Starting a good dental visit routine when your child’s teeth first emerge can have an effect on both the baby teeth and adult teeth. A baby’s teeth are susceptible to tooth decay like an adult’s, and it’s a common misconception that the health of the first teeth doesn’t matter. Oral care for your child’s teeth sets the stage for healthy adult teeth later.
Proper oral care for children affects more than just hygiene. Missing teeth due to tooth decay can cause issues with speech development for toddlers and children. Dentists can make sure baby bottles and pacifiers are not causing misalignment of your baby’s teeth since that can affect how the permanent teeth emerge. Alignment issues for permanent teeth may need to be corrected with orthodontic care. Dentists also can examine your baby’s gums to make sure no early signs of disease are present.
How Can Parents Care For Baby Teeth at Home?
Learning to care for your baby’s teeth and gums properly can be confusing, especially for a first-time parent. It’s easy to find conflicting information about how and when to begin oral care routines and when to begin scheduling dental visits. Paying attention to your child’s oral health can begin almost immediately after birth and lasts throughout childhood as you continue to assist a more independent child with oral hygiene.
After Birth But Before Teeth Emerge
Infants typically begin to erupt teeth as early as a few months old, but oral hygiene practices can begin a few days after birth. Before the first tooth emerges, you can focus on the baby’s gums. One of the easiest ways to do this is by using a clean, damp washcloth or a sterile gauze pad to wipe the gums daily. A special infant toothbrush constructed out of teething ring material but shaped like a real toothbrush allows babies to massage the gums and get used to the idea of brushing teeth. No toothpaste should be used on babies of this age.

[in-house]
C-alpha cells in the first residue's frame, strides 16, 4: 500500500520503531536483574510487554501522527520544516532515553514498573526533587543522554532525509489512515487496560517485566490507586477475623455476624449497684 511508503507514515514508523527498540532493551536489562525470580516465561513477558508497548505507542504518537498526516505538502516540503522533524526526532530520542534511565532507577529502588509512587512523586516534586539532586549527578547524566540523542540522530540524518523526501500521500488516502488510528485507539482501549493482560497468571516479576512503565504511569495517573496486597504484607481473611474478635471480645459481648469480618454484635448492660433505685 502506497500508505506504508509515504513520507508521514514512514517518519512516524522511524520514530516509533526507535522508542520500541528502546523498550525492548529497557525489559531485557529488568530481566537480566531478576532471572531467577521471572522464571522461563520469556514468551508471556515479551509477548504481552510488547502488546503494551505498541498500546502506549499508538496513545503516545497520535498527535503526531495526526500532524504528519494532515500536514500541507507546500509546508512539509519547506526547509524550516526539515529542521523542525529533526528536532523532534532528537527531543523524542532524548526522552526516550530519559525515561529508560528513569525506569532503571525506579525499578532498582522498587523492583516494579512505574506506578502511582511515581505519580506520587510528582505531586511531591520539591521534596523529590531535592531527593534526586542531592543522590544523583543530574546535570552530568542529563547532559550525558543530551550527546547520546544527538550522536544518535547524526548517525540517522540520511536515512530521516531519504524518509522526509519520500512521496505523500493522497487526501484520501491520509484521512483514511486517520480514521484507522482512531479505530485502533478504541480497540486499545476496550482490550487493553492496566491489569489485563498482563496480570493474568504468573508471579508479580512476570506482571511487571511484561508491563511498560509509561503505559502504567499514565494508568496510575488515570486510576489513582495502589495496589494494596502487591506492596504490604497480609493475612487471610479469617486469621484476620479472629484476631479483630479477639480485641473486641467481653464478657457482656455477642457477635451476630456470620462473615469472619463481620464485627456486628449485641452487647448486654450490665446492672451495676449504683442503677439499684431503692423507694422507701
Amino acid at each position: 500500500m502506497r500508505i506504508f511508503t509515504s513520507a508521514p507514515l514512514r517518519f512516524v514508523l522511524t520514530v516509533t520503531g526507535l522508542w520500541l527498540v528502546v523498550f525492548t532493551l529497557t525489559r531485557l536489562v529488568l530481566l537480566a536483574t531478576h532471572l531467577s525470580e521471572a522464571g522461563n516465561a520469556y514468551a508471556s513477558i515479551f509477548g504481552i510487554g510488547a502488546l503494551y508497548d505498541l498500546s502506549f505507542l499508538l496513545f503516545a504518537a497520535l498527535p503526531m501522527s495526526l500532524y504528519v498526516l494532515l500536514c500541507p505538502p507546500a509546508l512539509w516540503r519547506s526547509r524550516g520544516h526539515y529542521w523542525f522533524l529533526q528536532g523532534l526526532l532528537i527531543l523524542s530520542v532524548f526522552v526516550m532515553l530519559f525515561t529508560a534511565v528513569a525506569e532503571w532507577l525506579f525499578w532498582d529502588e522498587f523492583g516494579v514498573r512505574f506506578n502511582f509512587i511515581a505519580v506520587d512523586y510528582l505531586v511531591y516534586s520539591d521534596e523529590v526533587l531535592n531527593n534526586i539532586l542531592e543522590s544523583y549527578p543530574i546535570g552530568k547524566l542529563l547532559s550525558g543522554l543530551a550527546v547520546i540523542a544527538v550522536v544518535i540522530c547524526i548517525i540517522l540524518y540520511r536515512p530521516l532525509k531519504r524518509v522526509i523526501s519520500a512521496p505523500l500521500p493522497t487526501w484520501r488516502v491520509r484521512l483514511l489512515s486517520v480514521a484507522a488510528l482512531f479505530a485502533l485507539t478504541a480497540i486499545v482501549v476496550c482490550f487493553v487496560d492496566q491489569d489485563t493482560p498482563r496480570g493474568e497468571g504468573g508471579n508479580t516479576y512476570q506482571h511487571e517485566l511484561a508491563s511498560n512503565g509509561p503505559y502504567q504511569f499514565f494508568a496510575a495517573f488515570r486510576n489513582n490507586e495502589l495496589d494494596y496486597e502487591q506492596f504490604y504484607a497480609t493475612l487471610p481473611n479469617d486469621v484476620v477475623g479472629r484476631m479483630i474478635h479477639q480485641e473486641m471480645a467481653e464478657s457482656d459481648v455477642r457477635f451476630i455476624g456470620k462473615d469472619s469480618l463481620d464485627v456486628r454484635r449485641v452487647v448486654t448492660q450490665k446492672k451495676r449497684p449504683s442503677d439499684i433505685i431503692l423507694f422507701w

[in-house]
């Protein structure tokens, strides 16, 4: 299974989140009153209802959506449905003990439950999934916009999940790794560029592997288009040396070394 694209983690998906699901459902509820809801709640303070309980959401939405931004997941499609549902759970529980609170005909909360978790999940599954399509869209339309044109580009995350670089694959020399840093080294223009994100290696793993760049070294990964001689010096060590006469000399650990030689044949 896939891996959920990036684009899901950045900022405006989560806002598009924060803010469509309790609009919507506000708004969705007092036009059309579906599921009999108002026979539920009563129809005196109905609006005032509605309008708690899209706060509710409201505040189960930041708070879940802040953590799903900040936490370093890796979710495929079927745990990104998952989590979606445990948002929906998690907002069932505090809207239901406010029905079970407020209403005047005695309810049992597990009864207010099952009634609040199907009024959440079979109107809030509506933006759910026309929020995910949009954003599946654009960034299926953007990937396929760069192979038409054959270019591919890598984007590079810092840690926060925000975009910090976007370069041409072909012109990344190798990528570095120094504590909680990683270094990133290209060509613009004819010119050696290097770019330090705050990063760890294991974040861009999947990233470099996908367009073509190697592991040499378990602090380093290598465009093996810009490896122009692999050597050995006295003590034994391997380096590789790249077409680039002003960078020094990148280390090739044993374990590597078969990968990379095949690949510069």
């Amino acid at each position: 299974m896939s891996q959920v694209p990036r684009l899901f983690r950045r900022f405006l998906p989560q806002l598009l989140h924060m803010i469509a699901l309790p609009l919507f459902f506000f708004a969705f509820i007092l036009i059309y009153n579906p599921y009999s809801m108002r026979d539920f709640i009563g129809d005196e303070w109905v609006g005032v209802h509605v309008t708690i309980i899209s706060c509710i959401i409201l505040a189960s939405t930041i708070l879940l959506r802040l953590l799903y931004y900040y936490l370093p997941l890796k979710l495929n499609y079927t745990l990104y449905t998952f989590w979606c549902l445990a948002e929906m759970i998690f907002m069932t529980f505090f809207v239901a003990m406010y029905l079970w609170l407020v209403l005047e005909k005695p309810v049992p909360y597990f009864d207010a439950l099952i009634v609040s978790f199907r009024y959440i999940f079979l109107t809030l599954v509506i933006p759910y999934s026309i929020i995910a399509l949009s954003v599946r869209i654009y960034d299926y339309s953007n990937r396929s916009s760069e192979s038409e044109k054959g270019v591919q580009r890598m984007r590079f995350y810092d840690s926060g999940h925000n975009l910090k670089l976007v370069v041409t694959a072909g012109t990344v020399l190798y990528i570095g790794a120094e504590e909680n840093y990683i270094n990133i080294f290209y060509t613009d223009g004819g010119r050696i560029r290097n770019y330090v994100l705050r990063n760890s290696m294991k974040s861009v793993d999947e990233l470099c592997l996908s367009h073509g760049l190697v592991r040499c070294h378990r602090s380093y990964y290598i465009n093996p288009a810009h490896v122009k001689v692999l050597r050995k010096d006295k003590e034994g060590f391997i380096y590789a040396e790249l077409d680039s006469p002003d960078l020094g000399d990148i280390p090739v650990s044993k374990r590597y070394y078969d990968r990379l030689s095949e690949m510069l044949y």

After Teeth Emerge But Under the Age of Three
You can sweep across the gums with a clean finger and feel when the teeth start to erupt in a baby’s mouth. As soon as the teeth come in, it is possible for decay to occur. Once the first tooth arrives, it’s time to start using a soft toothbrush made specifically for a baby’s teeth. These are not for chewing, so an adult should assist. A rice-sized amount of toothpaste twice a day is all babies and toddlers of this age need.
Between Ages Three and Six
Children of this age are more independent but still need a parent’s supervision. Fluoride toothpaste in a pea-sized amount should be sufficient for twice-a-day brushing. At this age, your child still needs to be reminded to not swallow toothpaste. Most kids have spaces between the teeth at this age but if they are touching, floss needs to be added to the daily routine.
Ages Six and Up
Some children can brush and floss the teeth twice a day independently at this age, but if you have any reservations about the thoroughness or accuracy, you should still monitor. A small amount of fluoride toothpaste works best and is especially important as permanent teeth begin to emerge. Most children begin losing baby teeth at this age, and looking for signs of tooth decay early can help prevent future problems.
Schedule a Dental Visit at Ingenious Dentistry
The first dental visit for your baby is an important milestone, so making sure you establish a relationship with a caring and experienced dental practice can help your child set up good oral health practices for life. If you are in Houston, TX, or the surrounding areas and want to learn more about dental hygiene and health practices for your baby, contact Ingenious Dentistry today to set up an initial appointment. Call 713-795-5905 to get started today!
Featured Image: Shutterstock / Laura